[R-SIG-Finance] Sullivan, Timmerman and White 1999: TA rules, and R

Brian G. Peterson brian at braverock.com
Tue Nov 20 15:58:24 CET 2012

support and resistance been in TTR function 'pivots' since svn r122 on 
2012-03-31, I wrote them and Josh checked them in.

On 11/20/2012 08:48 AM, radek wrote:
> Hi Brian,
> Apologies for necromancing such an old topic but I was wondering if this
> work has been added in the end to the TTR (or perhaps some other package)? I
> am facing a similar issue and would like to calculate when the volume is
> (pivoting) breaking the channel.
> Thanks,
> Radek
> braverock wrote
>> OK, so Josh actually reviewed the paper rather than relying on hazy
>> recollection (my bad).
>> Based on this, you'd apply the relevant indicators for MA periods,
>> DonchianChannel, or OBV, es needed.  Channel Break-outs are also often
>> called pivots.  We have some code for this, and will endeavor to
>> document it and get it into TTR.
>> After any indicators are applied, as required, you'll then generate
>> signals as I described in my prior email.
>> Regards,
>>     - Brian
>> On 03/29/2011 01:24 AM, Joshua Ulrich wrote:
>>> Hi Worik,
>>> There are 5 types of rules: filter rules, moving averages, support and
>>> resistance, channel break-outs, and on-balance volume averages.  TTR
>>> contains what you need for moving averages, channel break-outs
>>> (DonchianChannel) and on-balance volume (OBV).
>>> I coded filter rules in another language a few years ago, so I could
>>> help you write them in R.  I don't understand how the support and
>>> resistance rules differ from the channel break-outs, but that could be
>>> due to the time of day and my lack of sleep.  Regardless, I doubt they
>>> would be difficult to code.
>>> Best,
>>> --
>>> Joshua Ulrich  |  FOSS Trading: www.fosstrading.com
>>> On Mon, Mar 28, 2011 at 4:33 PM, Worik<
>> worik.stanton@
>> >  wrote:
>>>> [Apologies if I have sent this multiple times.  I have been struggling
>>>> with
>>>> SMTP sewrvers and I have not seen my message appear on the list]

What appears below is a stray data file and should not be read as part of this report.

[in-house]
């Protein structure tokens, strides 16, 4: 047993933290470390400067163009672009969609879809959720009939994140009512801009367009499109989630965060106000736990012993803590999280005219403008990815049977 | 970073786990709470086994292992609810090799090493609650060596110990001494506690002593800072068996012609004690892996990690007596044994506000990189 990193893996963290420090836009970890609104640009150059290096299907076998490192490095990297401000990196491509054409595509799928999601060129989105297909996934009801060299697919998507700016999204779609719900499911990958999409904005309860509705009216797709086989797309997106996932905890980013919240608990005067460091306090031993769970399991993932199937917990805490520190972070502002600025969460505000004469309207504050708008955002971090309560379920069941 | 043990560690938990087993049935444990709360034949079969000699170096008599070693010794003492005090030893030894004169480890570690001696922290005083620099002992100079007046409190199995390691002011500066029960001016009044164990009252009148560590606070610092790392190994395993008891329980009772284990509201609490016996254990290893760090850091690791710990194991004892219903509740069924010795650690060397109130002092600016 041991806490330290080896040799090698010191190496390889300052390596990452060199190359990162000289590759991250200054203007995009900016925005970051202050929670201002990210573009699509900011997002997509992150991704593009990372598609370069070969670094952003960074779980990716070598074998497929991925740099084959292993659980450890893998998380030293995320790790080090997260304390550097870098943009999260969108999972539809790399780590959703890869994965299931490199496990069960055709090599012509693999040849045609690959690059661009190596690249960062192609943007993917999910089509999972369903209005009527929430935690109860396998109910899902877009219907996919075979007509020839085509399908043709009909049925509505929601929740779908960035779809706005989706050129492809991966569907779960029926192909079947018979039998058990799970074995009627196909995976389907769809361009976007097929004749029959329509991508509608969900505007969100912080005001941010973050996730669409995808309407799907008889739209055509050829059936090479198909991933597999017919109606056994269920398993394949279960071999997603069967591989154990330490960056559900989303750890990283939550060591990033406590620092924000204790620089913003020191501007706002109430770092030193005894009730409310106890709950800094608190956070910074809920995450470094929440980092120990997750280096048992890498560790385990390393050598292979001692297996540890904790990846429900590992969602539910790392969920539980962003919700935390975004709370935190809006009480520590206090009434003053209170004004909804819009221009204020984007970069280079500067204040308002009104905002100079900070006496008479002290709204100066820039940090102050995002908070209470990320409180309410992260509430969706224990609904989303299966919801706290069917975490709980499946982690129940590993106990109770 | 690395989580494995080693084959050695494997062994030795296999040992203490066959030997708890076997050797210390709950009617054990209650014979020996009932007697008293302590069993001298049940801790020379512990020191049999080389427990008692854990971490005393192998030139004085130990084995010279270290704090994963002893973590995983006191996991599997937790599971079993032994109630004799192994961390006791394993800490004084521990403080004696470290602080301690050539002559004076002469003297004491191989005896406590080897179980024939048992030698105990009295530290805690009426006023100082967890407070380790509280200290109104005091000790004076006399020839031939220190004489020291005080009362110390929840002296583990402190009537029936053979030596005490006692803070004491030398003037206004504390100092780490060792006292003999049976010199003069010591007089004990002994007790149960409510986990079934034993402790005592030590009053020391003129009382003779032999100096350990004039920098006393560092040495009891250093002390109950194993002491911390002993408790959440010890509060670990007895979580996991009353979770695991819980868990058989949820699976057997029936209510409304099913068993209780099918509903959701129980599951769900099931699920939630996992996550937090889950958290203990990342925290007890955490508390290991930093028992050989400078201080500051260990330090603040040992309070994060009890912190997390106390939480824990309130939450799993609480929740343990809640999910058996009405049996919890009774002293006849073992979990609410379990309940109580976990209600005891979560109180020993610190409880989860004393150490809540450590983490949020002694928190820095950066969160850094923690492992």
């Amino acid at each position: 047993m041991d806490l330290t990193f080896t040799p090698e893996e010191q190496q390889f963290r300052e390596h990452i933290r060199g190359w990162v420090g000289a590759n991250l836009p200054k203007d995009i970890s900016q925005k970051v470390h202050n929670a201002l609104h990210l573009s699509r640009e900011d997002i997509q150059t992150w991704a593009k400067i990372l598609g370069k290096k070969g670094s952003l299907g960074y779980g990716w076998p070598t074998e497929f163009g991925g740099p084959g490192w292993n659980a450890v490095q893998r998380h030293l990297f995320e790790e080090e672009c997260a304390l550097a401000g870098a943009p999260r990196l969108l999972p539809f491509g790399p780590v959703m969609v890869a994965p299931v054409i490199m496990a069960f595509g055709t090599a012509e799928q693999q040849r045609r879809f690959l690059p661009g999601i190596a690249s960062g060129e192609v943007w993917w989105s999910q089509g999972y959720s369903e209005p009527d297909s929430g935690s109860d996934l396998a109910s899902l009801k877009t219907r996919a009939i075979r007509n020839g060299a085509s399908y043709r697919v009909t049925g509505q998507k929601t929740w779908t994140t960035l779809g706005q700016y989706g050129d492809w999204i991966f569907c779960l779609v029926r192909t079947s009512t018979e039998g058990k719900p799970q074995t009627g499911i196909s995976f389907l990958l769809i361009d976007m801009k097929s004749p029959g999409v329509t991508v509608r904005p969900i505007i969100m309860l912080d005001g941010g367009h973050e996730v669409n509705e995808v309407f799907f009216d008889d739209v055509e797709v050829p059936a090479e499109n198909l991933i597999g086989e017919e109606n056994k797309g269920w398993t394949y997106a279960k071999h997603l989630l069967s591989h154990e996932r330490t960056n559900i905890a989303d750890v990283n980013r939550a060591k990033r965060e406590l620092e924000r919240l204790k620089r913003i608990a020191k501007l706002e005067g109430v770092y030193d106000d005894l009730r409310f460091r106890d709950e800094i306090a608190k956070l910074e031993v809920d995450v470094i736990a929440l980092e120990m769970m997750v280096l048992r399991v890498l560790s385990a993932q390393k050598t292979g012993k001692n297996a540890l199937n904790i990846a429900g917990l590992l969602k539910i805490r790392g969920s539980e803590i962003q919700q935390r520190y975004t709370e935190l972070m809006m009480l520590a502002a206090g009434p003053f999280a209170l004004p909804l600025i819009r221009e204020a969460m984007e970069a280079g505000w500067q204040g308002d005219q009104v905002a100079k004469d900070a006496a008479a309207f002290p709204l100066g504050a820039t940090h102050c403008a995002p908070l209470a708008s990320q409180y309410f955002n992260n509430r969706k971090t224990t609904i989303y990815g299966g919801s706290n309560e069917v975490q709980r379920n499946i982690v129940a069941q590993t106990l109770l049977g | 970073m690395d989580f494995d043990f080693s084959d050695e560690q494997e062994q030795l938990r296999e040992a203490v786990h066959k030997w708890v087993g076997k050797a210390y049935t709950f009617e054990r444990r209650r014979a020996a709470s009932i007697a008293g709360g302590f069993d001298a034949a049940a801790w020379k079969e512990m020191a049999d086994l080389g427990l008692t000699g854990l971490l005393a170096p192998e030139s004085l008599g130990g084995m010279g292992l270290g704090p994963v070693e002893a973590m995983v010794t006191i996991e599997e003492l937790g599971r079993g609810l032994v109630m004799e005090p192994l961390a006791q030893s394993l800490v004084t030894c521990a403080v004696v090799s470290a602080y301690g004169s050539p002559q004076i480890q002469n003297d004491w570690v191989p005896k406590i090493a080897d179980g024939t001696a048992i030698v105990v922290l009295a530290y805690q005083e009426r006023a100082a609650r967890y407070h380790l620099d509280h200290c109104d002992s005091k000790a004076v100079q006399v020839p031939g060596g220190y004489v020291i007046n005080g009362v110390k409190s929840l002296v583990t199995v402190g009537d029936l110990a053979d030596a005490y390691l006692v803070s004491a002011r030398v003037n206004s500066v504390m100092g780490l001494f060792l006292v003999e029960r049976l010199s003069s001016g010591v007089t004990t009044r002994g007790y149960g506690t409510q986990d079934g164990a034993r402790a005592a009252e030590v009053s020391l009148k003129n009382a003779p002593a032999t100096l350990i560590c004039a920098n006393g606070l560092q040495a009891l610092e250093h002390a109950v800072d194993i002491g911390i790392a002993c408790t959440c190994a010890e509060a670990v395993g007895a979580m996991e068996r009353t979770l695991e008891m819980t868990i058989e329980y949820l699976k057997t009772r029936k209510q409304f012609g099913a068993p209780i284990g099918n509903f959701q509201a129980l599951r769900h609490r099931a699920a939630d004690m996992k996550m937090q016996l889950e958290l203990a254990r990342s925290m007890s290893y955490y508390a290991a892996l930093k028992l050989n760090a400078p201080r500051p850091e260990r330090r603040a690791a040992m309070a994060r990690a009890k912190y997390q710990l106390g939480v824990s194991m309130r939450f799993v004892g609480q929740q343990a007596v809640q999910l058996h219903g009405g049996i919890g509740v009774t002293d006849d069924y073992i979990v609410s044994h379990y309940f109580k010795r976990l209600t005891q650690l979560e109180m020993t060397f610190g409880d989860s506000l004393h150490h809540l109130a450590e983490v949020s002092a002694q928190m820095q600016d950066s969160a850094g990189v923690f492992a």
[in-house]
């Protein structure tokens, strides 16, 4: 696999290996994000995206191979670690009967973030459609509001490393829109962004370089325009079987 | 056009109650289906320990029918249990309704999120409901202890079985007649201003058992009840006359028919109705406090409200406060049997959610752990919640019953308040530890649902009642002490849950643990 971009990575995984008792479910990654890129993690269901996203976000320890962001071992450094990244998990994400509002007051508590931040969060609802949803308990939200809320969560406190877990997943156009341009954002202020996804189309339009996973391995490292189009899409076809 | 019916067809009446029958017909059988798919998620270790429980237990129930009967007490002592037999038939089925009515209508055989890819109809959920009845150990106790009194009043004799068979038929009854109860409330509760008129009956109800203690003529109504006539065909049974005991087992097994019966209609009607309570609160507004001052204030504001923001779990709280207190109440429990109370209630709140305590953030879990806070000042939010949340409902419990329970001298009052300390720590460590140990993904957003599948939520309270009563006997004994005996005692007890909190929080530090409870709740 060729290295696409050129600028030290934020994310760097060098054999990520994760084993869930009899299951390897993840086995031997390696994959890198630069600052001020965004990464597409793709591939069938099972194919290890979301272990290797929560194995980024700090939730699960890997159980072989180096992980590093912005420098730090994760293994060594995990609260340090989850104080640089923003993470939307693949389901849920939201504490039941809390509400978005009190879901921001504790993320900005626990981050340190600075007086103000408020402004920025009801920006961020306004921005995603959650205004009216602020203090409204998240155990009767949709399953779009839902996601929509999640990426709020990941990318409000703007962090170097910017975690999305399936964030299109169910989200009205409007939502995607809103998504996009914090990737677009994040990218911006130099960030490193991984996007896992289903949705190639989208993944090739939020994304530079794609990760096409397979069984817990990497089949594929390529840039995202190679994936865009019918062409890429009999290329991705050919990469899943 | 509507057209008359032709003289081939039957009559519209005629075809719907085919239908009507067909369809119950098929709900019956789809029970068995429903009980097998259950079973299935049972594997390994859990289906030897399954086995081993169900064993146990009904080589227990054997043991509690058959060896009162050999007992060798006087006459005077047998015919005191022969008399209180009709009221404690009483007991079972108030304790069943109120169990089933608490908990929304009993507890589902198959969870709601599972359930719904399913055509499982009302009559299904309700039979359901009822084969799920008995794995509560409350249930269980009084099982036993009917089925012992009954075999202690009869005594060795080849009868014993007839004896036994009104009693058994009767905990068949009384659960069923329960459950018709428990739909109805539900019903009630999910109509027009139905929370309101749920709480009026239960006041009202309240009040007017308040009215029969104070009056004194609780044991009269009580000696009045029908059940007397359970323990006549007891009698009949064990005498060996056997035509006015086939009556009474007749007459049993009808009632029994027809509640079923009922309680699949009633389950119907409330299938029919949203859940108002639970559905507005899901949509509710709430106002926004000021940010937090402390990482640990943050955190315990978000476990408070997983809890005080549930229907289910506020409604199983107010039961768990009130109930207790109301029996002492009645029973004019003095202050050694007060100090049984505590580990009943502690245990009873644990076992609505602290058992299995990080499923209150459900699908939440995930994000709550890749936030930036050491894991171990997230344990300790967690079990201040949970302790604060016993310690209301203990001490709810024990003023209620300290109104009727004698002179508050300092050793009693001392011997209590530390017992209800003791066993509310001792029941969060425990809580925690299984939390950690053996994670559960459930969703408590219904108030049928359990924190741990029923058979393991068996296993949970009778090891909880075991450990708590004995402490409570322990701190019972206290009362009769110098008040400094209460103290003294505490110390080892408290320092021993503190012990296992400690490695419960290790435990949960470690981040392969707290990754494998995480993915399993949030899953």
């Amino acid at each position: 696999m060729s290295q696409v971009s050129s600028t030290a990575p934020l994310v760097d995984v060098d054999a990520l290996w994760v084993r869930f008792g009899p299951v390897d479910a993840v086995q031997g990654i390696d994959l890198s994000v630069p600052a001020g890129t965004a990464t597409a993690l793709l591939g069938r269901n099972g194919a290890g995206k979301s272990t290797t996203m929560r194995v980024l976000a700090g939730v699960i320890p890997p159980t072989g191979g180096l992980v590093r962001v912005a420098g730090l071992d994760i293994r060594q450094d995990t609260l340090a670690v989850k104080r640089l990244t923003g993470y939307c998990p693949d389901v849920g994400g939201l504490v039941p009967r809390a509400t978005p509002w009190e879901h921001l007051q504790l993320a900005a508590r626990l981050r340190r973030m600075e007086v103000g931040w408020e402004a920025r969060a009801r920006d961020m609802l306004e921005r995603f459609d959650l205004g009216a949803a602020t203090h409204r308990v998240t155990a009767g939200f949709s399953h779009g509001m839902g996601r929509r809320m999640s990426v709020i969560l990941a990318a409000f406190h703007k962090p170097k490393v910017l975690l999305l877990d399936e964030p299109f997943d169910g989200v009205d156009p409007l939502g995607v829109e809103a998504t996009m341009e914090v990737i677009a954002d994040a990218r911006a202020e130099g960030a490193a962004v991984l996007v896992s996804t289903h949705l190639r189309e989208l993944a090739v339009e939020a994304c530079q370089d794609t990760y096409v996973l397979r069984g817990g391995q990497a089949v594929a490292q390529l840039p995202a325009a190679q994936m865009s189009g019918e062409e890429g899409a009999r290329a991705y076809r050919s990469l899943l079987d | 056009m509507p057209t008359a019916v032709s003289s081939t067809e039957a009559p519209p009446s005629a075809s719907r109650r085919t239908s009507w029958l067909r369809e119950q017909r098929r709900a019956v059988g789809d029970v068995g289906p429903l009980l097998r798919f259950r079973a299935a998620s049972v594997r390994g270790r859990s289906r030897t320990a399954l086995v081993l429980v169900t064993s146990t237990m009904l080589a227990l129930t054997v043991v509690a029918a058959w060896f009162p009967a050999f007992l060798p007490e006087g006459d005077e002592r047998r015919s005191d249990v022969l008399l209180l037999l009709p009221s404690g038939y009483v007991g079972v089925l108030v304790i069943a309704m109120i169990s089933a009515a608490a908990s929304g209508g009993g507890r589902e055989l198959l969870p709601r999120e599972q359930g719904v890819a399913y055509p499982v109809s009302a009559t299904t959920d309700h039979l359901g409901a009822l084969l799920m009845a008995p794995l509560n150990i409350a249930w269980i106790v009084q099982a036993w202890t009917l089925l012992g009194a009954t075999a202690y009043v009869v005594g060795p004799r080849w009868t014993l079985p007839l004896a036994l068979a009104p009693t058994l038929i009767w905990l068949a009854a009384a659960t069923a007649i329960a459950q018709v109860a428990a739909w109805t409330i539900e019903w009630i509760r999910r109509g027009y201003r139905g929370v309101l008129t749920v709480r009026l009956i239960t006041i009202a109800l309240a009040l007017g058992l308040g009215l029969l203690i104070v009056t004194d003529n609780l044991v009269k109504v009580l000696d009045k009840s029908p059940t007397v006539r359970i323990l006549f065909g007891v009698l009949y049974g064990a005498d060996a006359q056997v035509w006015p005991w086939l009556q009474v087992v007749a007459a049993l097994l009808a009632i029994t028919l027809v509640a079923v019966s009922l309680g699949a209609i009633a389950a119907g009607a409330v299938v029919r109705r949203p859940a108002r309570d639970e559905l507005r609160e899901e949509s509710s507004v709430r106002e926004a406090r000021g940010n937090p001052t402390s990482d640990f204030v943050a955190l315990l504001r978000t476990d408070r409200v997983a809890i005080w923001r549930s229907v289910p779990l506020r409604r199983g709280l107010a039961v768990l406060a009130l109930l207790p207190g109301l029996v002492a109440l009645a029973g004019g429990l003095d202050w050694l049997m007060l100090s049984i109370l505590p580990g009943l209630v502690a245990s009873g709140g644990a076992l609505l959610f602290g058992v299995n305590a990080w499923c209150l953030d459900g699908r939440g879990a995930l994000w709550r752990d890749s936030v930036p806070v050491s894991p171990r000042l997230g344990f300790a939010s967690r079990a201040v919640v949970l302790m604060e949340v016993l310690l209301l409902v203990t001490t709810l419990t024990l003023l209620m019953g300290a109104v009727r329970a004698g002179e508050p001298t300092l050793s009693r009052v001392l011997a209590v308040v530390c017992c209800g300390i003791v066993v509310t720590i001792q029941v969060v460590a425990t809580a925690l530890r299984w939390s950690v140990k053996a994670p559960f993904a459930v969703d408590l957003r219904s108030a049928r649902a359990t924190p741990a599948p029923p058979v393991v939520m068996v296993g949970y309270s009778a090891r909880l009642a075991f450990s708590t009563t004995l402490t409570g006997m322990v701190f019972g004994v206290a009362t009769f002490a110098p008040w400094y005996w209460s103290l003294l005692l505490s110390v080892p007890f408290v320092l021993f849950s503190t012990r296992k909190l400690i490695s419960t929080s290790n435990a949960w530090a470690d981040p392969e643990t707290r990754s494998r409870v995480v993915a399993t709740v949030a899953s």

>>>> Friends
>>>> I am trying to save myself some tedious work.
>>>> I am processing a paper from  "The Journal Of Finance * Vol. LIV, No. 5
>>>>    October 1999" by Sullivan,  Timmerman and  White.  "Data-Snooping,
>>>> Technical Trading Rule Performance, and the Bootstrap"
>>>> I am aiming to reproduce their results using the same  TA rules as they
>>>> used.
>>>> They describe the rules they use in English and I am in the process of
>>>> trying to programme them into R.  But if some one has already done this
>>>> it
>>>> would save me a pile of work.
>>>> It would be nice to just grab some rules from the TTR package, but
>>>> because
>>>> of the way STW describe the rules it is quite a lot of work to calculate
>>>> what parameters to use.
>>>> So I am clutching at a straw here:  If anybody could point me in a
>>>> better
>>>> direction than slogging through the English text and trying to match
>>>> that
>>>> with the TTR docs I would be grateful
>>>> cheers
>>>> Worik
>>>> PS Here is an example of their text.  Not that it is bad, just quite a
>>>> bit
>>>> of work....
>>>>      A. Filter Rules
>>>> Filter rules are used in Alexander (1961) to assess the efficiency of
>>>> stock
>>>> price movements. Fama and Blume (1966) explain the standard filter rule:
>>>> An x per cent filter is defined as follows: If the daily closing price
>>>> of a
>>>> particular security moves up at least x per cent, buy and hold the se-
>>>> curity until its price moves down at least x per cent from a subsequent
>>>> high, at which time simultaneously sell and go short. The short position
>>>> is maintained until the daily closing price rises at least x per cent
>>>> above
>>>> a subsequent low at which time one covers and buys. Moves less than x
>>>> per cent in either direction are ignored. (p. 227)
>>>> The first item of consideration is how to define subsequent lows and
>>>> highs.
>>>> We will do this in two ways. As the above excerpt suggests, a subsequent
>>>> high is the highest closing price achieved while holding a particular
>>>> long
>>>> position. Likewise, a subsequent low is the lowest closing price
>>>> achieved
>>>> while holding a particular short position. Alternatively, a low (high)
>>>> can
>>>> be
>>>> defined as the most recent closing price that is less (greater) than the
>>>> e
>>>> previous closing prices. Next, we will expand the universe of filter
>>>> rules
>>>> by
>>>> allowing a neutral position to be imposed. This is accomplished by
>>>> liquidat-
>>>> ing a long position when the price decreases y percent from the previous
>>>> high, and covering a short position when the price increases y percent
>>>> from
>>>> the previous low. Following BLL, we also consider holding a given long
>>>> or
>>>> short position for a prespecified number of days, c, effectively
>>>> ignoring
>>>> all
>>>> other signals generated during that time.
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